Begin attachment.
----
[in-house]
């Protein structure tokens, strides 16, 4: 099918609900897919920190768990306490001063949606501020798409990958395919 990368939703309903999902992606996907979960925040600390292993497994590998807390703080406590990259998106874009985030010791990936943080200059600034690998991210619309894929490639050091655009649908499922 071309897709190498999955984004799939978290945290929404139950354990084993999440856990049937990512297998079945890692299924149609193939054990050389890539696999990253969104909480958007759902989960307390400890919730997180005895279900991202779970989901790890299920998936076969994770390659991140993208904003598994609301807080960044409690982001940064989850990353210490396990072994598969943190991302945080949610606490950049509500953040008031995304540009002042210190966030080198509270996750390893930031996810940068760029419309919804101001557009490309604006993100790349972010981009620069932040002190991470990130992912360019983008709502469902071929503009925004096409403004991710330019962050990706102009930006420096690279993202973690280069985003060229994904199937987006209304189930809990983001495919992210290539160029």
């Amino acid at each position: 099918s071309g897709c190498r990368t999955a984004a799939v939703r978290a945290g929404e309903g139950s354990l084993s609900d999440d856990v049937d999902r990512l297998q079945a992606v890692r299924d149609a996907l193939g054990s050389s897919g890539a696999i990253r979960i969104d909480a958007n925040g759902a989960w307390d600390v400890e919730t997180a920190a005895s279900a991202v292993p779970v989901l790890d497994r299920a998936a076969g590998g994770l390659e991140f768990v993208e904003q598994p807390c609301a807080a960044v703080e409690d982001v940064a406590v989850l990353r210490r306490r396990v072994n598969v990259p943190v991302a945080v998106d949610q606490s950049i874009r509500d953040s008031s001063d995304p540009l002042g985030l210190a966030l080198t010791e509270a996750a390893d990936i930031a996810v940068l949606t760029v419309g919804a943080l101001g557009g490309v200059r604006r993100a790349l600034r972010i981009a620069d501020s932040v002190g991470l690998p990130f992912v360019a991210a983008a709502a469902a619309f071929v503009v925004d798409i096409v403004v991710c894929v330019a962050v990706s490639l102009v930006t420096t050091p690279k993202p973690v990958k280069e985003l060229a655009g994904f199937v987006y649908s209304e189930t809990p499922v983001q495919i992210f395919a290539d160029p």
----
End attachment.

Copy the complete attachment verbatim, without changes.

[in-house]
């Protein structure tokens, strides 16, 4: 099918609900897919920190768990306490001063949606501020798409990958395919 990368939703309903999902992606996907979960925040600390292993497994590998807390703080406590990259998106874009985030010791990936943080200059600034690998991210619309894929490639050091655009649908499922 071309897709190498999955984004799939978290945290929404139950354990084993999440856990049937990512297998079945890692299924149609193939054990050389890539696999990253969104909480958007759902989960307390400890919730997180005895279900991202779970989901790890299920998936076969994770390659991140993208904003598994609301807080960044409690982001940064989850990353210490396990072994598969943190991302945080949610606490950049509500953040008031995304540009002042210190966030080198509270996750390893930031996810940068760029419309919804101001557009490309604006993100790349972010981009620069932040002190991470990130992912360019983008709502469902071929503009925004096409403004991710330019962050990706102009930006420096690279993202973690280069985003060229994904199937987006209304189930809990983001495919992210290539160029």
């Amino acid at each position: 099918s071309g897709c190498r990368t999955a984004a799939v939703r978290a945290g929404e309903g139950s354990l084993s609900d999440d856990v049937d999902r990512l297998q079945a992606v890692r299924d149609a996907l193939g054990s050389s897919g890539a696999i990253r979960i969104d909480a958007n925040g759902a989960w307390d600390v400890e919730t997180a920190a005895s279900a991202v292993p779970v989901l790890d497994r299920a998936a076969g590998g994770l390659e991140f768990v993208e904003q598994p807390c609301a807080a960044v703080e409690d982001v940064a406590v989850l990353r210490r306490r396990v072994n598969v990259p943190v991302a945080v998106d949610q606490s950049i874009r509500d953040s008031s001063d995304p540009l002042g985030l210190a966030l080198t010791e509270a996750a390893d990936i930031a996810v940068l949606t760029v419309g919804a943080l101001g557009g490309v200059r604006r993100a790349l600034r972010i981009a620069d501020s932040v002190g991470l690998p990130f992912v360019a991210a983008a709502a469902a619309f071929v503009v925004d798409i096409v403004v991710c894929v330019a962050v990706s490639l102009v930006t420096t050091p690279k993202p973690v990958k280069e985003l060229a655009g994904f199937v987006y649908s209304e189930t809990p499922v983001q495919i992210f395919a290539d160029p």